The door strap on the passenger side is MIA so I did some junkyard diving.
It has been a little quiet on the Jeep front lately. I have been busy with the rest of my life and the Jeep has been running great. But I had some time free and it was a cool evening so I decided to clean the convertible top.
One of the little annoying things on the Jeep has been the hood latches. One of them likes to fall off and seems to only do it when I am underneath. This happened again while I was re-installing the brake drums and it pissed me off. The collection of parts that came with the Jeep had new ones so I decided to throw them on. How hard could it be?
At some point someone (probably my father) installed the existing latches with stainless screws. That should at least make disassembly possible. Thanks!
While the screws were stainless the nuts, washers, and latches were not so getting the old latches off took some effort. I cleaned up the stainless screws and found new hardware for everything else.
Then I found that one of the new latches is defective. These two parts are supposed to be riveted together. No rivet.
I painted the screw silver then installed it with Lock-Tite and cut off the rest of the screw. This has to be as good as the rivet would have been.
Sometime in the last few weeks the turn signal switch failed. A very nice diagram I found online shows the circuit. I first noticed that the left rear brake light was not working when I pressed the brakes. So I did some troubleshooting.
The brakes on the Jeepster are a little scary. They work, but the car pulls to one side and shudders when I jump on the brakes hard.
I called National Carburetor and they were helpful. My choices were to either send it back to them or take the top off myself and see what was up. Since I can now remove this carb in about 9 minutes flat I figured that was the better option.
I hit my first problem almost immediately. The base gasket came apart when I pulled the carb off. Hope I have another one.
Yup, no way I am going to be able to reuse this.
I took the top off the carburetor and with my keen knowledge of automotive fuel systems I instantly spotted the problem. Where is the accelerator pump?
Oh, there it is…
This is supposed to be one unit. The plastic bit one right is screwed up somehow and now the metal part no longer snaps in like it should. How will I fix this? Then I had an idea…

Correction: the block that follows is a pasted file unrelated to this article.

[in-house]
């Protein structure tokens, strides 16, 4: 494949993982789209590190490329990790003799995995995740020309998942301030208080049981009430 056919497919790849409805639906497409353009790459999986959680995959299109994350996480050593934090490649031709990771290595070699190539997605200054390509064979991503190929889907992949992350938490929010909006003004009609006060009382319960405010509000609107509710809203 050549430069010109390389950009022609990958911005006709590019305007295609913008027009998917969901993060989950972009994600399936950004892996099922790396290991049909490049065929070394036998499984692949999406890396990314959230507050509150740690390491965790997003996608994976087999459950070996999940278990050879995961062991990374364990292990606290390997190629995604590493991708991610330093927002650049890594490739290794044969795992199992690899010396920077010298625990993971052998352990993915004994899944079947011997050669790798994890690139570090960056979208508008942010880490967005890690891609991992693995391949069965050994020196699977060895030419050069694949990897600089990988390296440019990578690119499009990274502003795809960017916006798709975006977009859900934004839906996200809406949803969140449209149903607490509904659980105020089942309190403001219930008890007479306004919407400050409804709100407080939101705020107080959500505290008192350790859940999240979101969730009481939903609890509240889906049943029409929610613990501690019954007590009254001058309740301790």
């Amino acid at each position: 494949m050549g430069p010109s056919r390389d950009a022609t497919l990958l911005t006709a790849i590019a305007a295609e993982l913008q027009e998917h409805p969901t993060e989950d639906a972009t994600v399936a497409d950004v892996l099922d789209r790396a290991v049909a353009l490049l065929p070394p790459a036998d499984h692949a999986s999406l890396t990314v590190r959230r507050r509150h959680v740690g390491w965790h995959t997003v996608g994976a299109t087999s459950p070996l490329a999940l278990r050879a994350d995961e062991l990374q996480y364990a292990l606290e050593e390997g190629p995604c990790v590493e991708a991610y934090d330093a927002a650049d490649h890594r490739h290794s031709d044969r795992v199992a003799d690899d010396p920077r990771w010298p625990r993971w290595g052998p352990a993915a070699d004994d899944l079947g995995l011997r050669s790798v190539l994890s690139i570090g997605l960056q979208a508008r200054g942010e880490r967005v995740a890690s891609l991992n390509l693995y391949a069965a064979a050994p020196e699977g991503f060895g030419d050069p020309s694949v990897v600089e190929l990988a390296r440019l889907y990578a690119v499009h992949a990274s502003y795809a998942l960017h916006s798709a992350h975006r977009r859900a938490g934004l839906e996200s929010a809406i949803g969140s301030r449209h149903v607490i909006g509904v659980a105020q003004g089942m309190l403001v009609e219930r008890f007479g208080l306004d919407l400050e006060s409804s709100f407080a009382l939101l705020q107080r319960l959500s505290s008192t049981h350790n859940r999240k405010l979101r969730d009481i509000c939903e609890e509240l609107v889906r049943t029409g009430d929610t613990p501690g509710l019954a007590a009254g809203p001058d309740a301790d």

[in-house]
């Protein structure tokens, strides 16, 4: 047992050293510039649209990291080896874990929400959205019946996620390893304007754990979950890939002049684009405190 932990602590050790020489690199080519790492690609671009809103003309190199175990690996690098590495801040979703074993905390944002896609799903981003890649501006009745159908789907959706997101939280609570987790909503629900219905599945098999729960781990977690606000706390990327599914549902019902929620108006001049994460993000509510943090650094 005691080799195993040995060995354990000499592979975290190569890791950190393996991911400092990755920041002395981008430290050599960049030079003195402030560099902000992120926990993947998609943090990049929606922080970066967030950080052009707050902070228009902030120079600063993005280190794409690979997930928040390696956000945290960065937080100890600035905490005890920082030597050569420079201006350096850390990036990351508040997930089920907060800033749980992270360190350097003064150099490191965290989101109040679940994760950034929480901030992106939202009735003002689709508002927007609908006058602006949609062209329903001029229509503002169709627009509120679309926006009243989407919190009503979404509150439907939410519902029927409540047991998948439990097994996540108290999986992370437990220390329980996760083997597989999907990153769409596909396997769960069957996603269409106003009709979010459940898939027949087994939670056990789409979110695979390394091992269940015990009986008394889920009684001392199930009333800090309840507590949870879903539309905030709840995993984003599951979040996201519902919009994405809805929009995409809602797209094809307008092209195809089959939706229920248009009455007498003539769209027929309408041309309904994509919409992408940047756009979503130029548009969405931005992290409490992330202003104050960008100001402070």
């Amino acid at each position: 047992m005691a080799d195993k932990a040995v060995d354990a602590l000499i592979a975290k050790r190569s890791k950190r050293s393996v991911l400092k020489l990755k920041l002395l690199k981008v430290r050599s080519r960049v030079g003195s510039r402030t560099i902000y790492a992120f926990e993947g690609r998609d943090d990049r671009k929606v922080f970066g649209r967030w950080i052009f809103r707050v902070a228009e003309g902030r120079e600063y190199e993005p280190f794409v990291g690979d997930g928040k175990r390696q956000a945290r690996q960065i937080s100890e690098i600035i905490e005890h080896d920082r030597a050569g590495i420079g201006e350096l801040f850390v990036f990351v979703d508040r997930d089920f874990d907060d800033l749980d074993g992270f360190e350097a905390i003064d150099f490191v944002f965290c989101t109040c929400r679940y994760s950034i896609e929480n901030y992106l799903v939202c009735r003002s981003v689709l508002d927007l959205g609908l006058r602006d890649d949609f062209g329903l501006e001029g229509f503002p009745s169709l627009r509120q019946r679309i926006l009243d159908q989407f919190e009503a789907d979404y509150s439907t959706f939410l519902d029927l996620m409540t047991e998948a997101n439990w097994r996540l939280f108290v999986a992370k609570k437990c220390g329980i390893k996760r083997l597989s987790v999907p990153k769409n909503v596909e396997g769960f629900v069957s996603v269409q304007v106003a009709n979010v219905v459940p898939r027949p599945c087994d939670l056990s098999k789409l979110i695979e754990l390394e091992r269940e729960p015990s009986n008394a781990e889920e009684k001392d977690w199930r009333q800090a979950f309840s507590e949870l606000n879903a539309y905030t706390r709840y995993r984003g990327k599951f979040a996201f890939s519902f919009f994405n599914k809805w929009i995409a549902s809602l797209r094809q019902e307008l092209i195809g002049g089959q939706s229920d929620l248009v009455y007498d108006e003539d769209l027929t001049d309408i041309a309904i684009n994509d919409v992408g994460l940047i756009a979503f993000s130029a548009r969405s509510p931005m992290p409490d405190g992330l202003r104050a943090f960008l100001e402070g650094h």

This is why I never throw anything away. I still had the center bit of the old accelerator pump. I transferred the blue rubber seal, spring, and keeper from the busted-ass new pump and installed them on the core of the old pump. This looks like it will work.
Here is the pump back in the top of the carburetor.
I even had a new gasket in my bag of tricks. I scraped off the old gasket, cleaned the fuel filter, installed the carb, and it runs like a new one.
I called National Carburetor about the accelerator pump. They were very helpful and offered to send a new pump. About 10 minutes later they called back and said that on this carb they don’t have pump assemblies. They just replace the spring and cup seal on the existing pump. I am not sure if I buy that story but what I have works and a new pump at the auto parts store is about $8 so it is not worth making a huge fuss over. Call me a 90% satisfied customer at this point. I would certainly still recommend them. By the way carburetors just suck. Give me a good computer controlled fuel injection system any day.
Last week driving the Jeepster I realized I could not push the gas pedal to the floor. It would go if I really pushed it but that felt like something could break. Today I took a look and found that the accelerator pump is stuck.